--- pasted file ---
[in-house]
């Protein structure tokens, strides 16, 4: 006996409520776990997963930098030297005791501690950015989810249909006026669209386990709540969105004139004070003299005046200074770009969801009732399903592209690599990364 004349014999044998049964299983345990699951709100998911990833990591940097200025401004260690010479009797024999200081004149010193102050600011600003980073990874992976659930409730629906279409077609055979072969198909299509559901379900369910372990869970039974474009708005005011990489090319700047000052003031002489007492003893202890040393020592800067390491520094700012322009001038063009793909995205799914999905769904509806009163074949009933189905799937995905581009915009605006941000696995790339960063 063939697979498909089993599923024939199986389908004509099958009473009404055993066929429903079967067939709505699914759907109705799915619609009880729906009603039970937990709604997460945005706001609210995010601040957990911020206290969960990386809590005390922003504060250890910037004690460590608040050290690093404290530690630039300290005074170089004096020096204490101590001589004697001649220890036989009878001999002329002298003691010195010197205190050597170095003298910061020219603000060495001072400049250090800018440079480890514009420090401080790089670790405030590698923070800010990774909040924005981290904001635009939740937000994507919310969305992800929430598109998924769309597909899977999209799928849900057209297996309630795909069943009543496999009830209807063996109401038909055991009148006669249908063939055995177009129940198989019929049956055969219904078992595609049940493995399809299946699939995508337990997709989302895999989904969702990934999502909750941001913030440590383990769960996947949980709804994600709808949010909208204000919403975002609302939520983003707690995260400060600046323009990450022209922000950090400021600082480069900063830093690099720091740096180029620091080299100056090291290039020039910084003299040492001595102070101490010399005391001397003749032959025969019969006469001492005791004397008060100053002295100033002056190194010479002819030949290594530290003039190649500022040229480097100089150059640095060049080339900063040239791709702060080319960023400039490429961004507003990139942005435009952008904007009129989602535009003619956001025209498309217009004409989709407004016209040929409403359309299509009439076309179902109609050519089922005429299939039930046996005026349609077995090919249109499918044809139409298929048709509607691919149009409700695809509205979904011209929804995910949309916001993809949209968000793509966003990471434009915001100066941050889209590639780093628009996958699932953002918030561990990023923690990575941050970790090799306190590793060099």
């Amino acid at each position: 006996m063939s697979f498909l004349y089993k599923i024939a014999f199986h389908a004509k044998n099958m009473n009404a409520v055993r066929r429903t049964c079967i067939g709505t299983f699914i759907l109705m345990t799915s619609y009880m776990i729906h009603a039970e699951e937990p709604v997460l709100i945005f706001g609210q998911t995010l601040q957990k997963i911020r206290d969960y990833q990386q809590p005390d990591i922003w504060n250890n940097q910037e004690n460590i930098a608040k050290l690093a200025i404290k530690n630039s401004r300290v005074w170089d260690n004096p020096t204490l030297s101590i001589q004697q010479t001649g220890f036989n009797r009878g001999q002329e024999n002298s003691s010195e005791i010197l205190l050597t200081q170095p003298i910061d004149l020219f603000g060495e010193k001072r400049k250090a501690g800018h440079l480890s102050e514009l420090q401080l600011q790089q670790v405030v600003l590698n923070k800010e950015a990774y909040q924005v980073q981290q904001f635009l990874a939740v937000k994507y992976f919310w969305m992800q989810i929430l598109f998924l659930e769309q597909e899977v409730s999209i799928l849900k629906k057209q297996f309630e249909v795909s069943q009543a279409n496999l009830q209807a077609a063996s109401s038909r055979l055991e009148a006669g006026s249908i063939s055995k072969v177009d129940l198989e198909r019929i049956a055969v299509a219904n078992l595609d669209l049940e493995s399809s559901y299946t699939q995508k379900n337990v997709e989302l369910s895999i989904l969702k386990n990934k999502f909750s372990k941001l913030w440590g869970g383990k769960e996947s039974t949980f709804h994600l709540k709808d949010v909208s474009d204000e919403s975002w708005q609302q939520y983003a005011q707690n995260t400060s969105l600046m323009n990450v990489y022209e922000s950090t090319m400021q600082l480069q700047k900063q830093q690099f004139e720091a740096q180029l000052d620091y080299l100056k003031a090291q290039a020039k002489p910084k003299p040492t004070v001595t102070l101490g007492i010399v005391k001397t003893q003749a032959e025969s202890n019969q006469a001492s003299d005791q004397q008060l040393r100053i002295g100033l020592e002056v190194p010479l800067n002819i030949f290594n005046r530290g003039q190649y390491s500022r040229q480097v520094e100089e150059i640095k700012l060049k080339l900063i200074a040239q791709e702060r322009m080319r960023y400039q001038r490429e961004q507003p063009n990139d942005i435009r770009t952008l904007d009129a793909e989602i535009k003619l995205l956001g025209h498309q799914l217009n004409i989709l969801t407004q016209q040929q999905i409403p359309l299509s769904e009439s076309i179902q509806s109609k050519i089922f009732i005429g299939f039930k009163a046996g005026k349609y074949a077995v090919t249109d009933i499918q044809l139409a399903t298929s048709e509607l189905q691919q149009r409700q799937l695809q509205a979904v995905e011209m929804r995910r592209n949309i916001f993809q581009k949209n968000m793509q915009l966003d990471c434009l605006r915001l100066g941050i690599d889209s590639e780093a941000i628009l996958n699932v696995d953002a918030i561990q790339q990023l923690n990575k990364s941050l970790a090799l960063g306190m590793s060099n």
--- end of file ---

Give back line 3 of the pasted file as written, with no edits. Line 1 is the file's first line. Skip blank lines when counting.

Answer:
């Amino acid at each position: 006996m063939s697979f498909l004349y089993k599923i024939a014999f199986h389908a004509k044998n099958m009473n009404a409520v055993r066929r429903t049964c079967i067939g709505t299983f699914i759907l109705m345990t799915s619609y009880m776990i729906h009603a039970e699951e937990p709604v997460l709100i945005f706001g609210q998911t995010l601040q957990k997963i911020r206290d969960y990833q990386q809590p005390d990591i922003w504060n250890n940097q910037e004690n460590i930098a608040k050290l690093a200025i404290k530690n630039s401004r300290v005074w170089d260690n004096p020096t204490l030297s101590i001589q004697q010479t001649g220890f036989n009797r009878g001999q002329e024999n002298s003691s010195e005791i010197l205190l050597t200081q170095p003298i910061d004149l020219f603000g060495e010193k001072r400049k250090a501690g800018h440079l480890s102050e514009l420090q401080l600011q790089q670790v405030v600003l590698n923070k800010e950015a990774y909040q924005v980073q981290q904001f635009l990874a939740v937000k994507y992976f919310w969305m992800q989810i929430l598109f998924l659930e769309q597909e899977v409730s999209i799928l849900k629906k057209q297996f309630e249909v795909s069943q009543a279409n496999l009830q209807a077609a063996s109401s038909r055979l055991e009148a006669g006026s249908i063939s055995k072969v177009d129940l198989e198909r019929i049956a055969v299509a219904n078992l595609d669209l049940e493995s399809s559901y299946t699939q995508k379900n337990v997709e989302l369910s895999i989904l969702k386990n990934k999502f909750s372990k941001l913030w440590g869970g383990k769960e996947s039974t949980f709804h994600l709540k709808d949010v909208s474009d204000e919403s975002w708005q609302q939520y983003a005011q707690n995260t400060s969105l600046m323009n990450v990489y022209e922000s950090t090319m400021q600082l480069q700047k900063q830093q690099f004139e720091a740096q180029l000052d620091y080299l100056k003031a090291q290039a020039k002489p910084k003299p040492t004070v001595t102070l101490g007492i010399v005391k001397t003893q003749a032959e025969s202890n019969q006469a001492s003299d005791q004397q008060l040393r100053i002295g100033l020592e002056v190194p010479l800067n002819i030949f290594n005046r530290g003039q190649y390491s500022r040229q480097v520094e100089e150059i640095k700012l060049k080339l900063i200074a040239q791709e702060r322009m080319r960023y400039q001038r490429e961004q507003p063009n990139d942005i435009r770009t952008l904007d009129a793909e989602i535009k003619l995205l956001g025209h498309q799914l217009n004409i989709l969801t407004q016209q040929q999905i409403p359309l299509s769904e009439s076309i179902q509806s109609k050519i089922f009732i005429g299939f039930k009163a046996g005026k349609y074949a077995v090919t249109d009933i499918q044809l139409a399903t298929s048709e509607l189905q691919q149009r409700q799937l695809q509205a979904v995905e011209m929804r995910r592209n949309i916001f993809q581009k949209n968000m793509q915009l966003d990471c434009l605006r915001l100066g941050i690599d889209s590639e780093a941000i628009l996958n699932v696995d953002a918030i561990q790339q990023l923690n990575k990364s941050l970790a090799l960063g306190m590793s060099n």